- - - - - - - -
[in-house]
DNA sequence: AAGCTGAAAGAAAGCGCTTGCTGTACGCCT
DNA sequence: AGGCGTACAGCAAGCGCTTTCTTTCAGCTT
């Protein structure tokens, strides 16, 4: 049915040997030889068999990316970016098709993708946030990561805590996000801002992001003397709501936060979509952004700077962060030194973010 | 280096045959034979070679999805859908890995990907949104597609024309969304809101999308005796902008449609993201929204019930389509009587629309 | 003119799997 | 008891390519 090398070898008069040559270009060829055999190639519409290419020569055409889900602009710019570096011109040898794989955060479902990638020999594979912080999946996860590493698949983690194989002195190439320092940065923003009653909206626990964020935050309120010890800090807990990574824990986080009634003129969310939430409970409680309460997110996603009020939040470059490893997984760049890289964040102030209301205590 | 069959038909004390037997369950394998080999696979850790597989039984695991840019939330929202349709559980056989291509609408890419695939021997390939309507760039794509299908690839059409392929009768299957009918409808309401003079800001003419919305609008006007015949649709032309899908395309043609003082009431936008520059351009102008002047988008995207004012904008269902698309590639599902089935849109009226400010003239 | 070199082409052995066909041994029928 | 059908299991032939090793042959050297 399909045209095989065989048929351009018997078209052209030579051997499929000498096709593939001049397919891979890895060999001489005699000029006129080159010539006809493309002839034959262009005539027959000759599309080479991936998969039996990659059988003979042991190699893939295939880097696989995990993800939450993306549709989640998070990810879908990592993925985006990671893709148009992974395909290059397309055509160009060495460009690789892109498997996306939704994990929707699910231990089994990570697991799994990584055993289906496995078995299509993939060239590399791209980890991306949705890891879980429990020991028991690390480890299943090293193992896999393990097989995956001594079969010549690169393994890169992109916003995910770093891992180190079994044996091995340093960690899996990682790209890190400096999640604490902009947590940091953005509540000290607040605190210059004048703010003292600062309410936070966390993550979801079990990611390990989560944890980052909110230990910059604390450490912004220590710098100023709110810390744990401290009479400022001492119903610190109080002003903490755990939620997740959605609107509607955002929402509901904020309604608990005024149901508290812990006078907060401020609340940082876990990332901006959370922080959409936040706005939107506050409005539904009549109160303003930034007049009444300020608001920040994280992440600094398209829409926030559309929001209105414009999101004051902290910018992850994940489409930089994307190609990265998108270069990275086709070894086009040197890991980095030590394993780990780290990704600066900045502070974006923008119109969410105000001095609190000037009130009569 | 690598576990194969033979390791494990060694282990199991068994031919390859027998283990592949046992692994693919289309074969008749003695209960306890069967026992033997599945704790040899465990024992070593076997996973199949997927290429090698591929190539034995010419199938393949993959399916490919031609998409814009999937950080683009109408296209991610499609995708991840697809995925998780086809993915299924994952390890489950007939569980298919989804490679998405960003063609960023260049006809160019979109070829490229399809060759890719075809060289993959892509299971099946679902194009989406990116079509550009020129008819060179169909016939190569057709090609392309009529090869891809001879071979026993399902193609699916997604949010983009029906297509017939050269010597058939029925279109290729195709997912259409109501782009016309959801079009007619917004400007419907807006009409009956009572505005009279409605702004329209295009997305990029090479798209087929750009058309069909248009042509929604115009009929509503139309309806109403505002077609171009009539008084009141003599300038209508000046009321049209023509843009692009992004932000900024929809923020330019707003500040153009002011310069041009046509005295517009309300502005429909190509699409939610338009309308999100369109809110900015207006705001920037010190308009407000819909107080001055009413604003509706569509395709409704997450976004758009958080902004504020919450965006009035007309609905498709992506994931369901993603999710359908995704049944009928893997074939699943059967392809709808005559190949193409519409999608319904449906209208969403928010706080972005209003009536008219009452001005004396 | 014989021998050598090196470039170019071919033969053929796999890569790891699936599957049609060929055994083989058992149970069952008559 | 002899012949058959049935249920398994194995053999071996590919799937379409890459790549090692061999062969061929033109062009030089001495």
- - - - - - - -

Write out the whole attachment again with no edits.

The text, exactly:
[in-house]
DNA sequence: AAGCTGAAAGAAAGCGCTTGCTGTACGCCT
DNA sequence: AGGCGTACAGCAAGCGCTTTCTTTCAGCTT
């Protein structure tokens, strides 16, 4: 049915040997030889068999990316970016098709993708946030990561805590996000801002992001003397709501936060979509952004700077962060030194973010 | 280096045959034979070679999805859908890995990907949104597609024309969304809101999308005796902008449609993201929204019930389509009587629309 | 003119799997 | 008891390519 090398070898008069040559270009060829055999190639519409290419020569055409889900602009710019570096011109040898794989955060479902990638020999594979912080999946996860590493698949983690194989002195190439320092940065923003009653909206626990964020935050309120010890800090807990990574824990986080009634003129969310939430409970409680309460997110996603009020939040470059490893997984760049890289964040102030209301205590 | 069959038909004390037997369950394998080999696979850790597989039984695991840019939330929202349709559980056989291509609408890419695939021997390939309507760039794509299908690839059409392929009768299957009918409808309401003079800001003419919305609008006007015949649709032309899908395309043609003082009431936008520059351009102008002047988008995207004012904008269902698309590639599902089935849109009226400010003239 | 070199082409052995066909041994029928 | 059908299991032939090793042959050297 399909045209095989065989048929351009018997078209052209030579051997499929000498096709593939001049397919891979890895060999001489005699000029006129080159010539006809493309002839034959262009005539027959000759599309080479991936998969039996990659059988003979042991190699893939295939880097696989995990993800939450993306549709989640998070990810879908990592993925985006990671893709148009992974395909290059397309055509160009060495460009690789892109498997996306939704994990929707699910231990089994990570697991799994990584055993289906496995078995299509993939060239590399791209980890991306949705890891879980429990020991028991690390480890299943090293193992896999393990097989995956001594079969010549690169393994890169992109916003995910770093891992180190079994044996091995340093960690899996990682790209890190400096999640604490902009947590940091953005509540000290607040605190210059004048703010003292600062309410936070966390993550979801079990990611390990989560944890980052909110230990910059604390450490912004220590710098100023709110810390744990401290009479400022001492119903610190109080002003903490755990939620997740959605609107509607955002929402509901904020309604608990005024149901508290812990006078907060401020609340940082876990990332901006959370922080959409936040706005939107506050409005539904009549109160303003930034007049009444300020608001920040994280992440600094398209829409926030559309929001209105414009999101004051902290910018992850994940489409930089994307190609990265998108270069990275086709070894086009040197890991980095030590394993780990780290990704600066900045502070974006923008119109969410105000001095609190000037009130009569 | 690598576990194969033979390791494990060694282990199991068994031919390859027998283990592949046992692994693919289309074969008749003695209960306890069967026992033997599945704790040899465990024992070593076997996973199949997927290429090698591929190539034995010419199938393949993959399916490919031609998409814009999937950080683009109408296209991610499609995708991840697809995925998780086809993915299924994952390890489950007939569980298919989804490679998405960003063609960023260049006809160019979109070829490229399809060759890719075809060289993959892509299971099946679902194009989406990116079509550009020129008819060179169909016939190569057709090609392309009529090869891809001879071979026993399902193609699916997604949010983009029906297509017939050269010597058939029925279109290729195709997912259409109501782009016309959801079009007619917004400007419907807006009409009956009572505005009279409605702004329209295009997305990029090479798209087929750009058309069909248009042509929604115009009929509503139309309806109403505002077609171009009539008084009141003599300038209508000046009321049209023509843009692009992004932000900024929809923020330019707003500040153009002011310069041009046509005295517009309300502005429909190509699409939610338009309308999100369109809110900015207006705001920037010190308009407000819909107080001055009413604003509706569509395709409704997450976004758009958080902004504020919450965006009035007309609905498709992506994931369901993603999710359908995704049944009928893997074939699943059967392809709808005559190949193409519409999608319904449906209208969403928010706080972005209003009536008219009452001005004396 | 014989021998050598090196470039170019071919033969053929796999890569790891699936599957049609060929055994083989058992149970069952008559 | 002899012949058959049935249920398994194995053999071996590919799937379409890459790549090692061999062969061929033109062009030089001495």